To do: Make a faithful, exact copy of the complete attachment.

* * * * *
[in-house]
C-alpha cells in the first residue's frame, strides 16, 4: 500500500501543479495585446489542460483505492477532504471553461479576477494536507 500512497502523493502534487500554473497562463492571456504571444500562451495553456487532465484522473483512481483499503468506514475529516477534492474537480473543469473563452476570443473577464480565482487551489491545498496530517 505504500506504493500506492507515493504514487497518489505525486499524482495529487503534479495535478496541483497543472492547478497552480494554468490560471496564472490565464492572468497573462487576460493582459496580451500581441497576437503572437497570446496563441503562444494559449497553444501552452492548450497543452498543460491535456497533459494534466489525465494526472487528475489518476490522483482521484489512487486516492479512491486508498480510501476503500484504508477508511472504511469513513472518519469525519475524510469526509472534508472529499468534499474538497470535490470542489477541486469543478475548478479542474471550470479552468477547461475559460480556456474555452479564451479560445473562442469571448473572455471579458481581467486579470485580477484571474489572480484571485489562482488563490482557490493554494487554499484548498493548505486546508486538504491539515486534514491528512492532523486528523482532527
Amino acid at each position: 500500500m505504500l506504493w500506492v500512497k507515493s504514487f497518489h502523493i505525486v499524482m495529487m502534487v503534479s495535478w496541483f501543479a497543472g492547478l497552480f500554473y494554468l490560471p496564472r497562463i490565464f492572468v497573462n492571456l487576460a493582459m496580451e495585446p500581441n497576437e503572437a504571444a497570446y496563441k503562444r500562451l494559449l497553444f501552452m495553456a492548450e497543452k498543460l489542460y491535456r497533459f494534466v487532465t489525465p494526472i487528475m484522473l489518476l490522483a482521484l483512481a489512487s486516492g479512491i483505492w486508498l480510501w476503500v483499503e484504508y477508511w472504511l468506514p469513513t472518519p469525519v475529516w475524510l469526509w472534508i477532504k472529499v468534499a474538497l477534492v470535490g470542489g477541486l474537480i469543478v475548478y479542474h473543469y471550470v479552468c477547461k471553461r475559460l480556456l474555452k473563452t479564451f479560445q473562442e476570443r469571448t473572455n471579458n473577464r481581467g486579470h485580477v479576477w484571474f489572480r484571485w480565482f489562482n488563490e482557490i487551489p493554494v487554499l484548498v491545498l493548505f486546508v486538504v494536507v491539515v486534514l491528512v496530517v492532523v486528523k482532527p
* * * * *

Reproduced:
[in-house]
C-alpha cells in the first residue's frame, strides 16, 4: 500500500501543479495585446489542460483505492477532504471553461479576477494536507 500512497502523493502534487500554473497562463492571456504571444500562451495553456487532465484522473483512481483499503468506514475529516477534492474537480473543469473563452476570443473577464480565482487551489491545498496530517 505504500506504493500506492507515493504514487497518489505525486499524482495529487503534479495535478496541483497543472492547478497552480494554468490560471496564472490565464492572468497573462487576460493582459496580451500581441497576437503572437497570446496563441503562444494559449497553444501552452492548450497543452498543460491535456497533459494534466489525465494526472487528475489518476490522483482521484489512487486516492479512491486508498480510501476503500484504508477508511472504511469513513472518519469525519475524510469526509472534508472529499468534499474538497470535490470542489477541486469543478475548478479542474471550470479552468477547461475559460480556456474555452479564451479560445473562442469571448473572455471579458481581467486579470485580477484571474489572480484571485489562482488563490482557490493554494487554499484548498493548505486546508486538504491539515486534514491528512492532523486528523482532527
Amino acid at each position: 500500500m505504500l506504493w500506492v500512497k507515493s504514487f497518489h502523493i505525486v499524482m495529487m502534487v503534479s495535478w496541483f501543479a497543472g492547478l497552480f500554473y494554468l490560471p496564472r497562463i490565464f492572468v497573462n492571456l487576460a493582459m496580451e495585446p500581441n497576437e503572437a504571444a497570446y496563441k503562444r500562451l494559449l497553444f501552452m495553456a492548450e497543452k498543460l489542460y491535456r497533459f494534466v487532465t489525465p494526472i487528475m484522473l489518476l490522483a482521484l483512481a489512487s486516492g479512491i483505492w486508498l480510501w476503500v483499503e484504508y477508511w472504511l468506514p469513513t472518519p469525519v475529516w475524510l469526509w472534508i477532504k472529499v468534499a474538497l477534492v470535490g470542489g477541486l474537480i469543478v475548478y479542474h473543469y471550470v479552468c477547461k471553461r475559460l480556456l474555452k473563452t479564451f479560445q473562442e476570443r469571448t473572455n471579458n473577464r481581467g486579470h485580477v479576477w484571474f489572480r484571485w480565482f489562482n488563490e482557490i487551489p493554494v487554499l484548498v491545498l493548505f486546508v486538504v494536507v491539515v486534514l491528512v496530517v492532523v486528523k482532527p